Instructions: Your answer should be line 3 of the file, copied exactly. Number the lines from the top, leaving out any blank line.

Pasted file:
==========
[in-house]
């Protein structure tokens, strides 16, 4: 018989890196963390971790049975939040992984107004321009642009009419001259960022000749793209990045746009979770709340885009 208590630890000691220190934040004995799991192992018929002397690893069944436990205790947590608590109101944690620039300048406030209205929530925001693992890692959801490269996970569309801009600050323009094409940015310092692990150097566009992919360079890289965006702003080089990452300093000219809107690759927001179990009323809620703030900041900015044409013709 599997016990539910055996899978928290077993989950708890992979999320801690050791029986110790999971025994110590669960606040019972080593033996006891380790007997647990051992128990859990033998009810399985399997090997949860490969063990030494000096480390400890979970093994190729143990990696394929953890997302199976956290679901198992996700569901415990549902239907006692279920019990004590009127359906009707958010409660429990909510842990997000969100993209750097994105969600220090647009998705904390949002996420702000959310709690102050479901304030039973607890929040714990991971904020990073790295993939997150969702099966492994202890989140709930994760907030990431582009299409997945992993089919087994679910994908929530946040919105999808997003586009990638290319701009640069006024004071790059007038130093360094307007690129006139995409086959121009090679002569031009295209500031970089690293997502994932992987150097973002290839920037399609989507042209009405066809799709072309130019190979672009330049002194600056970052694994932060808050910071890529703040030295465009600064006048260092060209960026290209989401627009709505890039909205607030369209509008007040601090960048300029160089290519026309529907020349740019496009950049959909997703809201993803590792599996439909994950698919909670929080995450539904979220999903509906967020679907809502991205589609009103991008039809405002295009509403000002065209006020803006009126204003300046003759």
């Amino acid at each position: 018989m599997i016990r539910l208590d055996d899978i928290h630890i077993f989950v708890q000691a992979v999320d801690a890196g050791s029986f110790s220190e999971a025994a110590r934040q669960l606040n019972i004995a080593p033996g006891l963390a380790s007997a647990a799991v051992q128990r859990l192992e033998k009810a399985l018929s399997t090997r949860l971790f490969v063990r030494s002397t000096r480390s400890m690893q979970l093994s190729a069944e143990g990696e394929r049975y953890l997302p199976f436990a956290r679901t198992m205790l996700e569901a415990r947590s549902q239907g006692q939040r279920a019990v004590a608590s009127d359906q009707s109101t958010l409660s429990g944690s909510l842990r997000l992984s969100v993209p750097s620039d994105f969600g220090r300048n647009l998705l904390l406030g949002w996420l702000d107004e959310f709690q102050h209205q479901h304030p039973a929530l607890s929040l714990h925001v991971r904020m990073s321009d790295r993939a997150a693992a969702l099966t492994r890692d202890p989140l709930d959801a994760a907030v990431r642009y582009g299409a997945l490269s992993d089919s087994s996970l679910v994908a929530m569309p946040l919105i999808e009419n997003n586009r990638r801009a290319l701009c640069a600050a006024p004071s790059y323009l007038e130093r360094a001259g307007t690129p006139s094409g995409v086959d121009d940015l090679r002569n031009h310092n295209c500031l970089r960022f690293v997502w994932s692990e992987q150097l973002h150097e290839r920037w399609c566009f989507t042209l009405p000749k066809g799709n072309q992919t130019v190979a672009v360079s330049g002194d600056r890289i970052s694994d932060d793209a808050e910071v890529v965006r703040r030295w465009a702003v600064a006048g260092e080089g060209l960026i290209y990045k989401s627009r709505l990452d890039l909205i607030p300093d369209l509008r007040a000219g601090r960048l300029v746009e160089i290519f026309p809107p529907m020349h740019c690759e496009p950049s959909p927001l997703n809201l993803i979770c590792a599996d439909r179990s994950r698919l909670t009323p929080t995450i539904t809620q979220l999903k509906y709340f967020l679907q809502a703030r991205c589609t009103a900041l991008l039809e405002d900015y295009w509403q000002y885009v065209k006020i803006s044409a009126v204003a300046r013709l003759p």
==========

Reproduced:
């Amino acid at each position: 018989m599997i016990r539910l208590d055996d899978i928290h630890i077993f989950v708890q000691a992979v999320d801690a890196g050791s029986f110790s220190e999971a025994a110590r934040q669960l606040n019972i004995a080593p033996g006891l963390a380790s007997a647990a799991v051992q128990r859990l192992e033998k009810a399985l018929s399997t090997r949860l971790f490969v063990r030494s002397t000096r480390s400890m690893q979970l093994s190729a069944e143990g990696e394929r049975y953890l997302p199976f436990a956290r679901t198992m205790l996700e569901a415990r947590s549902q239907g006692q939040r279920a019990v004590a608590s009127d359906q009707s109101t958010l409660s429990g944690s909510l842990r997000l992984s969100v993209p750097s620039d994105f969600g220090r300048n647009l998705l904390l406030g949002w996420l702000d107004e959310f709690q102050h209205q479901h304030p039973a929530l607890s929040l714990h925001v991971r904020m990073s321009d790295r993939a997150a693992a969702l099966t492994r890692d202890p989140l709930d959801a994760a907030v990431r642009y582009g299409a997945l490269s992993d089919s087994s996970l679910v994908a929530m569309p946040l919105i999808e009419n997003n586009r990638r801009a290319l701009c640069a600050a006024p004071s790059y323009l007038e130093r360094a001259g307007t690129p006139s094409g995409v086959d121009d940015l090679r002569n031009h310092n295209c500031l970089r960022f690293v997502w994932s692990e992987q150097l973002h150097e290839r920037w399609c566009f989507t042209l009405p000749k066809g799709n072309q992919t130019v190979a672009v360079s330049g002194d600056r890289i970052s694994d932060d793209a808050e910071v890529v965006r703040r030295w465009a702003v600064a006048g260092e080089g060209l960026i290209y990045k989401s627009r709505l990452d890039l909205i607030p300093d369209l509008r007040a000219g601090r960048l300029v746009e160089i290519f026309p809107p529907m020349h740019c690759e496009p950049s959909p927001l997703n809201l993803i979770c590792a599996d439909r179990s994950r698919l909670t009323p929080t995450i539904t809620q979220l999903k509906y709340f967020l679907q809502a703030r991205c589609t009103a900041l991008l039809e405002d900015y295009w509403q000002y885009v065209k006020i803006s044409a009126v204003a300046r013709l003759p």